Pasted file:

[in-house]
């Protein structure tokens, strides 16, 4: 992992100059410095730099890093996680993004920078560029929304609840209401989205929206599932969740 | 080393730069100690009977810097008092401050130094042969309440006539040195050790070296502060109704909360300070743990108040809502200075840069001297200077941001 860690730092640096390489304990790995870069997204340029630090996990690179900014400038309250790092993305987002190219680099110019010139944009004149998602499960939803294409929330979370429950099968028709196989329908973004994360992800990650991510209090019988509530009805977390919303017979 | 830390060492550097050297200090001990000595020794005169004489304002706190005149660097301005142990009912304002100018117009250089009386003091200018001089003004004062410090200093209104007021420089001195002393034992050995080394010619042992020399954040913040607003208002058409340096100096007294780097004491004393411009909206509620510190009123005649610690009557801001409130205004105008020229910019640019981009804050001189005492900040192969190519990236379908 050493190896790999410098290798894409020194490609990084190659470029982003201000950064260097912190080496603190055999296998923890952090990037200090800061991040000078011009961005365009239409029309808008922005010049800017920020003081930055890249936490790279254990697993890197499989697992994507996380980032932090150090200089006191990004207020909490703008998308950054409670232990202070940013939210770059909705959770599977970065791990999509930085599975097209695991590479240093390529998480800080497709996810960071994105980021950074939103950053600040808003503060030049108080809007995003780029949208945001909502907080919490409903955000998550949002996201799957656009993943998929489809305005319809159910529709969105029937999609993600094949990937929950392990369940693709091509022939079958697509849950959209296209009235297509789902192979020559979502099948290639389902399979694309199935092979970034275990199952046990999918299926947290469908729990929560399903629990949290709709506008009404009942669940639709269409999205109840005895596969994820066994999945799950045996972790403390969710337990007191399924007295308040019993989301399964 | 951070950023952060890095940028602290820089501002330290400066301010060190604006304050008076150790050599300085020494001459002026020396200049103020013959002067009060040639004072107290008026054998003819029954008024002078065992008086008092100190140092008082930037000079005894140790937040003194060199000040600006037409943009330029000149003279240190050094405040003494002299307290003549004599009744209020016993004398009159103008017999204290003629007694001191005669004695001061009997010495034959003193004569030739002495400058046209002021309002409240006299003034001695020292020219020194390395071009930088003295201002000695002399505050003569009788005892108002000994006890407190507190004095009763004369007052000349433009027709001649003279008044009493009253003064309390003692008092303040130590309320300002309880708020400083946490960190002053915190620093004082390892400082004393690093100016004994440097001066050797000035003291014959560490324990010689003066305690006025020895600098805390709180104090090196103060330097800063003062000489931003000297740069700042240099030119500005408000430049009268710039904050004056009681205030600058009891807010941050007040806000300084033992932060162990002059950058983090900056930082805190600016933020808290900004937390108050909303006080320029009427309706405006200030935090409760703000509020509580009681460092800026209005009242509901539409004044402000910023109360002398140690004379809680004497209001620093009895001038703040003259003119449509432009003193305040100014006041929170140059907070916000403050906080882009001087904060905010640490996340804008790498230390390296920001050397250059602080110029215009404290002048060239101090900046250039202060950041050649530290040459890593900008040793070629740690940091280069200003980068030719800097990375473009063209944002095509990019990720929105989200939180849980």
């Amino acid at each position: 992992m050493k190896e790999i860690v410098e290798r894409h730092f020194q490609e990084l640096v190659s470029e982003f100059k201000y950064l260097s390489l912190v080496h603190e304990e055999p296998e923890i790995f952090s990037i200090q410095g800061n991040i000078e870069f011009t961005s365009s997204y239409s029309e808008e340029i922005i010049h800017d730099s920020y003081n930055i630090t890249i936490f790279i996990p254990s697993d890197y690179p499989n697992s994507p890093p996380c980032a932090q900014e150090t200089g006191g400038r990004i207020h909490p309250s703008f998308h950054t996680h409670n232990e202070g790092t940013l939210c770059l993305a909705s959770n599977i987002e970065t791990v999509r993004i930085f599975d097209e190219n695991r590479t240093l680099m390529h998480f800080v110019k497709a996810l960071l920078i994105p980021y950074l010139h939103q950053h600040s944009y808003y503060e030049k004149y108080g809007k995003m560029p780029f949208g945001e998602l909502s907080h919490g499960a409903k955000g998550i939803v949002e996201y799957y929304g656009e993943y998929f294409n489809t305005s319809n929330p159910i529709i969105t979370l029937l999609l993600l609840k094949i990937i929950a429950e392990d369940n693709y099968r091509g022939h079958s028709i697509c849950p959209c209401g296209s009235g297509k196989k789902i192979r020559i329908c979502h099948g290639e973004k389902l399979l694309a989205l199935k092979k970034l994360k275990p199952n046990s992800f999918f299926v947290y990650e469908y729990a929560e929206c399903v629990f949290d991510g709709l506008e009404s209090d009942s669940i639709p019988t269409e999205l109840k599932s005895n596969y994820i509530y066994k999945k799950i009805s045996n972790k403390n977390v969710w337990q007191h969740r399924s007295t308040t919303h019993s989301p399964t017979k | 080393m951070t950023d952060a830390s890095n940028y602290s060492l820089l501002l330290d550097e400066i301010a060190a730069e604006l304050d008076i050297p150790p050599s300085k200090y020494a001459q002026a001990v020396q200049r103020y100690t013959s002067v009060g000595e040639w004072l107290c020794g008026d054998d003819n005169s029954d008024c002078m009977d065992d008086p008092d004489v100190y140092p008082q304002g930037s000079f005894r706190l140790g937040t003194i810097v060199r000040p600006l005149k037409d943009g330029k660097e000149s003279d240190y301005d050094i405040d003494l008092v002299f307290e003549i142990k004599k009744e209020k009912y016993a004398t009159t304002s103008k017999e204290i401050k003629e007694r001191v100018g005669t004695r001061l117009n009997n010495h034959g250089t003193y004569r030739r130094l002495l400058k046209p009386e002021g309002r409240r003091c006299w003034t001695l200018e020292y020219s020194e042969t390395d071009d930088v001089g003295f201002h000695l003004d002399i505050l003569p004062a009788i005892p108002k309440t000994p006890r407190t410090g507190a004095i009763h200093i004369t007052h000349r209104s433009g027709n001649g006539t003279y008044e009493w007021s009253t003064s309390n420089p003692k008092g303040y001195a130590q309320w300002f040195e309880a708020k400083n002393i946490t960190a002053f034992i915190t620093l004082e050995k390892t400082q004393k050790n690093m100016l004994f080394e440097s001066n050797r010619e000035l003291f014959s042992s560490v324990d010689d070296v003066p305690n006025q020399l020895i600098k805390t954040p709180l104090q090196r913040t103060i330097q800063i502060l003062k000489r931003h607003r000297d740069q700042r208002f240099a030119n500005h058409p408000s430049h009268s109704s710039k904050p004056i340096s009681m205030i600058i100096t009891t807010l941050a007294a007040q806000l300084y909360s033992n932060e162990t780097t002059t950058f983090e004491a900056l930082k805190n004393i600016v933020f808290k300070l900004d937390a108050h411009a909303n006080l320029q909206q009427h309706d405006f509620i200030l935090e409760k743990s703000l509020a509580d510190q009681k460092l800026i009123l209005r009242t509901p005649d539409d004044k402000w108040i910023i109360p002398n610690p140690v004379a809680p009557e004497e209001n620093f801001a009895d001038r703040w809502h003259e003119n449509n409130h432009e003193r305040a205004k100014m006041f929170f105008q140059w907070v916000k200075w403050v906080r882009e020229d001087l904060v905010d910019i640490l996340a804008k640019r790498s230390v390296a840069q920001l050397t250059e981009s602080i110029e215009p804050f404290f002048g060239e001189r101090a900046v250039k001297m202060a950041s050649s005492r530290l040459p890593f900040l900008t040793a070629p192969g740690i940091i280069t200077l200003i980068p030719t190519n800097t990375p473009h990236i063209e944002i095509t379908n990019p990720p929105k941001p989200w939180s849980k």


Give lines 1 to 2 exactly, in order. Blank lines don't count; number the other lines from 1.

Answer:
[in-house]
């Protein structure tokens, strides 16, 4: 992992100059410095730099890093996680993004920078560029929304609840209401989205929206599932969740 | 080393730069100690009977810097008092401050130094042969309440006539040195050790070296502060109704909360300070743990108040809502200075840069001297200077941001 860690730092640096390489304990790995870069997204340029630090996990690179900014400038309250790092993305987002190219680099110019010139944009004149998602499960939803294409929330979370429950099968028709196989329908973004994360992800990650991510209090019988509530009805977390919303017979 | 830390060492550097050297200090001990000595020794005169004489304002706190005149660097301005142990009912304002100018117009250089009386003091200018001089003004004062410090200093209104007021420089001195002393034992050995080394010619042992020399954040913040607003208002058409340096100096007294780097004491004393411009909206509620510190009123005649610690009557801001409130205004105008020229910019640019981009804050001189005492900040192969190519990236379908 050493190896790999410098290798894409020194490609990084190659470029982003201000950064260097912190080496603190055999296998923890952090990037200090800061991040000078011009961005365009239409029309808008922005010049800017920020003081930055890249936490790279254990697993890197499989697992994507996380980032932090150090200089006191990004207020909490703008998308950054409670232990202070940013939210770059909705959770599977970065791990999509930085599975097209695991590479240093390529998480800080497709996810960071994105980021950074939103950053600040808003503060030049108080809007995003780029949208945001909502907080919490409903955000998550949002996201799957656009993943998929489809305005319809159910529709969105029937999609993600094949990937929950392990369940693709091509022939079958697509849950959209296209009235297509789902192979020559979502099948290639389902399979694309199935092979970034275990199952046990999918299926947290469908729990929560399903629990949290709709506008009404009942669940639709269409999205109840005895596969994820066994999945799950045996972790403390969710337990007191399924007295308040019993989301399964 | 951070950023952060890095940028602290820089501002330290400066301010060190604006304050008076150790050599300085020494001459002026020396200049103020013959002067009060040639004072107290008026054998003819029954008024002078065992008086008092100190140092008082930037000079005894140790937040003194060199000040600006037409943009330029000149003279240190050094405040003494002299307290003549004599009744209020016993004398009159103008017999204290003629007694001191005669004695001061009997010495034959003193004569030739002495400058046209002021309002409240006299003034001695020292020219020194390395071009930088003295201002000695002399505050003569009788005892108002000994006890407190507190004095009763004369007052000349433009027709001649003279008044009493009253003064309390003692008092303040130590309320300002309880708020400083946490960190002053915190620093004082390892400082004393690093100016004994440097001066050797000035003291014959560490324990010689003066305690006025020895600098805390709180104090090196103060330097800063003062000489931003000297740069700042240099030119500005408000430049009268710039904050004056009681205030600058009891807010941050007040806000300084033992932060162990002059950058983090900056930082805190600016933020808290900004937390108050909303006080320029009427309706405006200030935090409760703000509020509580009681460092800026209005009242509901539409004044402000910023109360002398140690004379809680004497209001620093009895001038703040003259003119449509432009003193305040100014006041929170140059907070916000403050906080882009001087904060905010640490996340804008790498230390390296920001050397250059602080110029215009404290002048060239101090900046250039202060950041050649530290040459890593900008040793070629740690940091280069200003980068030719800097990375473009063209944002095509990019990720929105989200939180849980």